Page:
The Air Force expects to erase its maintainer shortage by 2019 as long as Congress funds the requested manpower increase, a service planner told Air Force Magazine on Thursday. The service is taking a multi-pronged approach to reduce the current shortfall of 4,000 maintainers, Col. Pat Kumashiro, a maintenance expert on the Air Staff, said. While accessing an additional 1,500 to 2,000 maintainers a year, Kumashiro said, the service is also trying to retain its experienced maintainers—who are tasked with training new hires while maintaining the service’s complex weapons systems—with retention bonuses. “In combination, those two efforts should close the gap, where we will be balanced by 2019,” Kumashiro said. “We don’t want to bring in 4,000 18-year-olds in one year. We could not absorb that in one year. So we have to do that incrementally over time to drive the optimal training that we need to have to support our weapons systems.” In the meantime, the service is planning to mitigate the shortage by using contractors to fill 1,000 training-unit maintainer positions currently held by Active Duty airmen, who will then be cross-trained to work on the F-35. The service is also getting help from the Air Force Reserve and Air National Guard. An Active Duty F-35 aircraft maintenance unit at Luke AFB, Ariz.—currently manned by contractors—will transition to the Reserves in 2017, Kumashiro said. The service also resequenced the F-35 beddown schedule, sending aircraft to Burlington AGS, Vt., in 2019, instead of Eielson AFB, Alaska, which will now receive them in 2020. (See also: The Readiness Conundrum from the June issue of Air Force Magazine.)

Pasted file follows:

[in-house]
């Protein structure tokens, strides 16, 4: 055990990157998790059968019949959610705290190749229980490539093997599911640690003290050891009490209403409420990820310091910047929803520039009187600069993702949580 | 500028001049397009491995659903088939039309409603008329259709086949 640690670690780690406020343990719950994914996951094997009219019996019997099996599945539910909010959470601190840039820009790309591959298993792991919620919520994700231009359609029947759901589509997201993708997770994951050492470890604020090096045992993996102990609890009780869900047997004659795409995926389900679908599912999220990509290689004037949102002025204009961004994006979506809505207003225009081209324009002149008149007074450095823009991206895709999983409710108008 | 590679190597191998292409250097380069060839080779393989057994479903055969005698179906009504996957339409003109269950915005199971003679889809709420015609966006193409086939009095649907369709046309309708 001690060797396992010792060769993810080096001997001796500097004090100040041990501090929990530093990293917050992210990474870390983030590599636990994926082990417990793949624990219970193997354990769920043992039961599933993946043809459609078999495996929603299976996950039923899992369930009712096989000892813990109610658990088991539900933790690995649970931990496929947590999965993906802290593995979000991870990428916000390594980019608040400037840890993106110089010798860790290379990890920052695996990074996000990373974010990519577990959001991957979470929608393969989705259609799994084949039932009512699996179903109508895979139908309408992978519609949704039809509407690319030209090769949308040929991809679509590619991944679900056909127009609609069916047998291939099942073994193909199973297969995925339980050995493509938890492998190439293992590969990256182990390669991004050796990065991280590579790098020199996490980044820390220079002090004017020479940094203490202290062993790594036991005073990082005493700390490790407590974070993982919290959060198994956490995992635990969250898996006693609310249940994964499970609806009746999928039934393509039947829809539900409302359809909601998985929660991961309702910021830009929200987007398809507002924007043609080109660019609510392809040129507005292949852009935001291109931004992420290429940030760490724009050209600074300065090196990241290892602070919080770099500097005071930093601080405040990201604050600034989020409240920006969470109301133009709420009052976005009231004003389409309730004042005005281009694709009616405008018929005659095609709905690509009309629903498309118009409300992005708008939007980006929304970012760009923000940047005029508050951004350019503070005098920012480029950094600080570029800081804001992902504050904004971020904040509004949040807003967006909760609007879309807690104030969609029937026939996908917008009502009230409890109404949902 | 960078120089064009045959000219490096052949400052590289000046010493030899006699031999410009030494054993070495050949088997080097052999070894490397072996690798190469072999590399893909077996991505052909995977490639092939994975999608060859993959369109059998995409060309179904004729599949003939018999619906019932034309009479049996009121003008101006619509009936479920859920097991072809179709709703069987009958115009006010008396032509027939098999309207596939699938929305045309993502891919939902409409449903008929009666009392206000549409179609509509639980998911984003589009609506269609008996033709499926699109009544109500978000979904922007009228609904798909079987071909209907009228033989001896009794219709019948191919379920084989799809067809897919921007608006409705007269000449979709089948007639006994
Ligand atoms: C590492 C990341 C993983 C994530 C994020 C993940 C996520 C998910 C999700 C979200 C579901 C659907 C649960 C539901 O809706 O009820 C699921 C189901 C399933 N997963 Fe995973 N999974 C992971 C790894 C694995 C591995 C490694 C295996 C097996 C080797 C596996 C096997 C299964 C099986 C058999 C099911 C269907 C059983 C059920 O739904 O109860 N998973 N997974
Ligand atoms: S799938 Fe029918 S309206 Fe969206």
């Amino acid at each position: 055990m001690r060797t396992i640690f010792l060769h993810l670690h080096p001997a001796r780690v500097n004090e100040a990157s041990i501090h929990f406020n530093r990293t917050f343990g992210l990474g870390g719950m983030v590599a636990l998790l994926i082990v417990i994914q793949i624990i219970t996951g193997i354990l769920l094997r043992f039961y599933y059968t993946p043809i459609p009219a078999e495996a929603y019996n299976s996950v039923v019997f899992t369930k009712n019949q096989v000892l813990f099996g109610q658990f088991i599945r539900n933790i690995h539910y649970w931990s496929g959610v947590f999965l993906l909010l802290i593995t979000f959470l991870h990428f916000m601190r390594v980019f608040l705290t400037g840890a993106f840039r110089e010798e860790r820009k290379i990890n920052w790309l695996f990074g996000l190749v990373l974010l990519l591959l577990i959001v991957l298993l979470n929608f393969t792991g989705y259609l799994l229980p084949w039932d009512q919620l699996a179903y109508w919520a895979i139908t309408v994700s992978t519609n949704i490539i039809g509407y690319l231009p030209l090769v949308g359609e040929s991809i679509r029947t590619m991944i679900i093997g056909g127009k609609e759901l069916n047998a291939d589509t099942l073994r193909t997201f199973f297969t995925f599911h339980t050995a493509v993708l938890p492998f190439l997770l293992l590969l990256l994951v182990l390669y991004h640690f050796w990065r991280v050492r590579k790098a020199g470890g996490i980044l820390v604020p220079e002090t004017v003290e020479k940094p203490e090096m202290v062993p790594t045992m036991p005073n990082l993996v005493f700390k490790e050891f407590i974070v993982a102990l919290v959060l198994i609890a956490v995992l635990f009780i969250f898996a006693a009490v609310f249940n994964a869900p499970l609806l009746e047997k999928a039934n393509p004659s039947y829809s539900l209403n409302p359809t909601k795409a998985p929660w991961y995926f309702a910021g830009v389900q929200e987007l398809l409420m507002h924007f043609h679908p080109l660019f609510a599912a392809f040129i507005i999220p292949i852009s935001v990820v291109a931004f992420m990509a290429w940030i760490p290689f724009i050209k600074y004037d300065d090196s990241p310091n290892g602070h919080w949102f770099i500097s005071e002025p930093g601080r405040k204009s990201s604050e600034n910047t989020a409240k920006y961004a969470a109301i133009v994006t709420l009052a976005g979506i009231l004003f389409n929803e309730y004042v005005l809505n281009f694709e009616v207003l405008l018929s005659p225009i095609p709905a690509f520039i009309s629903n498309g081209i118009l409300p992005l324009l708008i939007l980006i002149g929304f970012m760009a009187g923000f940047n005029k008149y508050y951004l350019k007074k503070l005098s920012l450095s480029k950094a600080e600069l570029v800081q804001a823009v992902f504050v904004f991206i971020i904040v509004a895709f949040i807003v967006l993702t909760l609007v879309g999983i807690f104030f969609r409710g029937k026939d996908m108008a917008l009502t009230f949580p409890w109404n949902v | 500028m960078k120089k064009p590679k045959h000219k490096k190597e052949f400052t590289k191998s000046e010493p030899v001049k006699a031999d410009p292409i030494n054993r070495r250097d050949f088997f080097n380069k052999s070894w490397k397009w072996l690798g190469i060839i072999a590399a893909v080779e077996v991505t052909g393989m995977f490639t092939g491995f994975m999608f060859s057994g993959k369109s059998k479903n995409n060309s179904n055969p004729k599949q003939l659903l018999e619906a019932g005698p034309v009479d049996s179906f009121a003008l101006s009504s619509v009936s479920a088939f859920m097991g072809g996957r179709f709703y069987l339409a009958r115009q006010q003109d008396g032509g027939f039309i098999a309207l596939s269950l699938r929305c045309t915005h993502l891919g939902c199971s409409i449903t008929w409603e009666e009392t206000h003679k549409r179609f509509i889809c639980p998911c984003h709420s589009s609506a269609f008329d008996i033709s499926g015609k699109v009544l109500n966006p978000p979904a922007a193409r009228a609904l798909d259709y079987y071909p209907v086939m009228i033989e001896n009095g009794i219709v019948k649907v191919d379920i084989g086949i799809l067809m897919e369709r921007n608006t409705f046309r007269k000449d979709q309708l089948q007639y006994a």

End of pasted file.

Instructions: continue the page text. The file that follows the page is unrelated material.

U.S. Air Force F-35s and F-22s regularly deploy deep into the Pacific region from Alaska, Utah, and Hawaii. In the future, though, the head of U.S. Indo-Pacific Command would like to see the Air Force permanently station fifth-generation aircraft west of the international date line—closer to China.